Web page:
Mark Abernethy is a speechwriter, ghostwriter, journalist and author. Born in New Zealand, he has lived in Australia for most of his adult life.
A former editor at Australian Penthouse magazine, he has also written for the Australian Financial Review.
Abernethy is the author of four novels starring Alan Macqueen, the latest being Counter Attack. In August, his new book Arctic Floor will be published under the name of Mark Aitken by Allen & Unwin.
Describe yourself in 3 words: Early to rise.
What is your life motto? Have a go.
When did you start pursuing your career and how long did it take to become successful? I wrote my first song when I was 14, my first piece of journalism when I was 20 and attempted my first novel when I was 26. My first published novel – Golden Serpent – hit shelves when I was 42.
How many hours did you dedicate to pursuing your dream? I’ve been writing professionally for more than 25 years, which I suppose is dedication. It’s pretty cool to be paid to write – writing novels is a particularly nice version of that. When I wrote Golden Serpent, I did nothing but write for just over seven weeks.
Describe how difficult the business really is? It’s this difficult: most people who talk about a novel never try to write it; of those who try, very few will finish; of those who finish, very few have something that can be published; of those who get published, very few do so through a large and respected publisher; and of those who have a novel published by a major publisher, very few make enough sales to do it as a living. It’s a very hard thing to sit in front of a blank screen and set about writing 140,000 words that others want to read.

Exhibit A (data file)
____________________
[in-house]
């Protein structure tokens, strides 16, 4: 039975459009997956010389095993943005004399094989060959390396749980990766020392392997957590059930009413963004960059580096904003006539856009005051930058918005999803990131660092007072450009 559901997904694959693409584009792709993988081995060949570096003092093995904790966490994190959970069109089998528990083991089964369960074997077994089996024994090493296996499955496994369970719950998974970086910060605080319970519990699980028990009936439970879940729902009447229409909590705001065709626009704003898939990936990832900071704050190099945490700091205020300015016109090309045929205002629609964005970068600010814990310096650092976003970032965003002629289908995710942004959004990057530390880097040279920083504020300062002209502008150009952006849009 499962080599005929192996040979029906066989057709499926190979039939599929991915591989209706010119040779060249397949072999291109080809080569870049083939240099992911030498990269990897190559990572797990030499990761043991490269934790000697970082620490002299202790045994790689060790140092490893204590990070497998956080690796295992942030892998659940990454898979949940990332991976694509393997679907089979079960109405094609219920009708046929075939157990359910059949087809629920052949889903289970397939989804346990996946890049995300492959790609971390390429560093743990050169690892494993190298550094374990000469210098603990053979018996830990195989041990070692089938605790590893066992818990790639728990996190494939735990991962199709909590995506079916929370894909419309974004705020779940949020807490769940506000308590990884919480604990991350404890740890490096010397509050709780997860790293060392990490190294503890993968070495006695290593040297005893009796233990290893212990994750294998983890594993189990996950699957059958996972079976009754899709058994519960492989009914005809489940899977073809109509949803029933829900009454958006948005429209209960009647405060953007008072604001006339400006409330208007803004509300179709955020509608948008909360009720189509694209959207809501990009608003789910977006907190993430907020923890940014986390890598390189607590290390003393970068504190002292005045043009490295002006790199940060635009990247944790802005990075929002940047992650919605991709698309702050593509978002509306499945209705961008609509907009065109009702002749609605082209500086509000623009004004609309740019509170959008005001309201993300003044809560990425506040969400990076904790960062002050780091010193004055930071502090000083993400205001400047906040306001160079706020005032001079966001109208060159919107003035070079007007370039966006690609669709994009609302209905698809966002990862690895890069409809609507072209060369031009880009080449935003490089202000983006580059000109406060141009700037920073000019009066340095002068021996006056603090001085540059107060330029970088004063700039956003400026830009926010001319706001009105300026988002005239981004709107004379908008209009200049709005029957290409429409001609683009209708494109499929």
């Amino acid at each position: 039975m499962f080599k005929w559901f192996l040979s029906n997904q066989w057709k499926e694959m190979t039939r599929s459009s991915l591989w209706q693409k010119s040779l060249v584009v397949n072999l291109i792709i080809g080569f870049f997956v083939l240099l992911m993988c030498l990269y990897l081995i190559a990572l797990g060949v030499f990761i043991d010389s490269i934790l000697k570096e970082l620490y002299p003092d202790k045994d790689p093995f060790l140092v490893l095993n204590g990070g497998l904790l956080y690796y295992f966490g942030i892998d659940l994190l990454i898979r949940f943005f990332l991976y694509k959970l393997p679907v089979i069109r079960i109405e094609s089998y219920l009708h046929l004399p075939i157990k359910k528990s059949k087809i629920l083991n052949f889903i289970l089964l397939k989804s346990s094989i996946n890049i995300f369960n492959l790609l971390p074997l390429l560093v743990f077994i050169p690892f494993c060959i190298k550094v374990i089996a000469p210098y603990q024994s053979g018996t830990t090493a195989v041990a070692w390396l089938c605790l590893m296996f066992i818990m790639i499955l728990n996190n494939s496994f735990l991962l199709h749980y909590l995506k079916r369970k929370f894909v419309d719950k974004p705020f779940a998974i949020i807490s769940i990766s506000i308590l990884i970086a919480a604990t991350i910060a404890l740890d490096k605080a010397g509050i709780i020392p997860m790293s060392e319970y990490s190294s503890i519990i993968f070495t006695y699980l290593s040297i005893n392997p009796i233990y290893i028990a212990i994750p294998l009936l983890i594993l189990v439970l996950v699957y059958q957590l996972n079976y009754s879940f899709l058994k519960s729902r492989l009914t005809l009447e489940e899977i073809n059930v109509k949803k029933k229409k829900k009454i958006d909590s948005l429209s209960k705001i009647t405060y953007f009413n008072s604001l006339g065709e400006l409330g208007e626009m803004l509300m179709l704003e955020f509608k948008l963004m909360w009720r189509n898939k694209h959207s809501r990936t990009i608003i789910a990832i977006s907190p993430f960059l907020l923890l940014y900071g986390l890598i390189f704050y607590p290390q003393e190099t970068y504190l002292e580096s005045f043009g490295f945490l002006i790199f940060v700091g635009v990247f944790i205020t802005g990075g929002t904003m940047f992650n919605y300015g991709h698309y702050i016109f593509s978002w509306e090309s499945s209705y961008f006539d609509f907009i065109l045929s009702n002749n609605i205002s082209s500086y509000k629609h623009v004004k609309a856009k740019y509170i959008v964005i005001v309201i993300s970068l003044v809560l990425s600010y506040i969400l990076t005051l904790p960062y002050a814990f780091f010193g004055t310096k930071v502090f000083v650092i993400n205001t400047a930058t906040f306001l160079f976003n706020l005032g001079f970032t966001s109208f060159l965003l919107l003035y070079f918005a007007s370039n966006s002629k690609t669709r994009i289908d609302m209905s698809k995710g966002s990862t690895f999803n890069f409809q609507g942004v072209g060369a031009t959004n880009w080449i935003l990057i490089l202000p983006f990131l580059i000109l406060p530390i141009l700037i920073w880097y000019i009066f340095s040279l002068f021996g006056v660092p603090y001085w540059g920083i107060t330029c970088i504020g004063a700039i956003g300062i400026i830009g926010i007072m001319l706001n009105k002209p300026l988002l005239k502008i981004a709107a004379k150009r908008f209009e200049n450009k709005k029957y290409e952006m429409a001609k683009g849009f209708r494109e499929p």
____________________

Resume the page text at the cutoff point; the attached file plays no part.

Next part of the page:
What is the mistake that taught you an extremely valuable lesson? I once had a relationship in which I was obstructed in pursuing a mentoring program based on my first draft screenplay. It was a mistake to let that happen – it won’t happen again.
What is the best piece of advice you have been given to date? A first draft is an important step but rewriting is even more important. The other one I like is, ‘don’t get it right – get it written!’ Or, Harold Robbins, who when asked the secret of his success, replied, ‘ass-glue’.
In your mind, is formal training essential? No. The writing world is divided into writing program devotees – who love the process – and the self-taught. Personally, I learn from editors and publishers and readers. I prefer a professional feedback process than sitting at the feet of a teacher.
Do you think having a mentor is important? How would you go about getting one for this industry? I don’t really gravitate towards mentors, although I like the idea of one. In the world of literary fiction, writers do seem to flourish under patronage but in the commercial thriller genre, I can’t see what role a mentor would play. I suppose the best way to get a mentor in my world is to get close to a publisher, agent or editor.
What are some steps emerging talent can take to start/further their career? It’s important to recognise that you’re entertaining people you don’t know – it’s not an ego fest, so when you start writing, don’t treat it as an exercise in self-regard but as something that is for the reader. Secondly, make a habit of finishing: all the professional writers I know make themselves finish what they’re doing, whether it’s a chapter or a scene or a short story. Don’t be one of these people who never gets to the end. If you’re stuck, do this: tell someone your story in one sentence. That’s your book, right there.
What kept you going when you felt like giving up? Money pressure, time pressure, deadline pressure, family pressure. I respond to pressure and fear… but it’s not for everyone.
Do you believe that ‘making it’ is about luck and being in the right place at the right time? I’m not sure about that. It’s unlikely that someone writes a truly poor book and is an overnight sensation.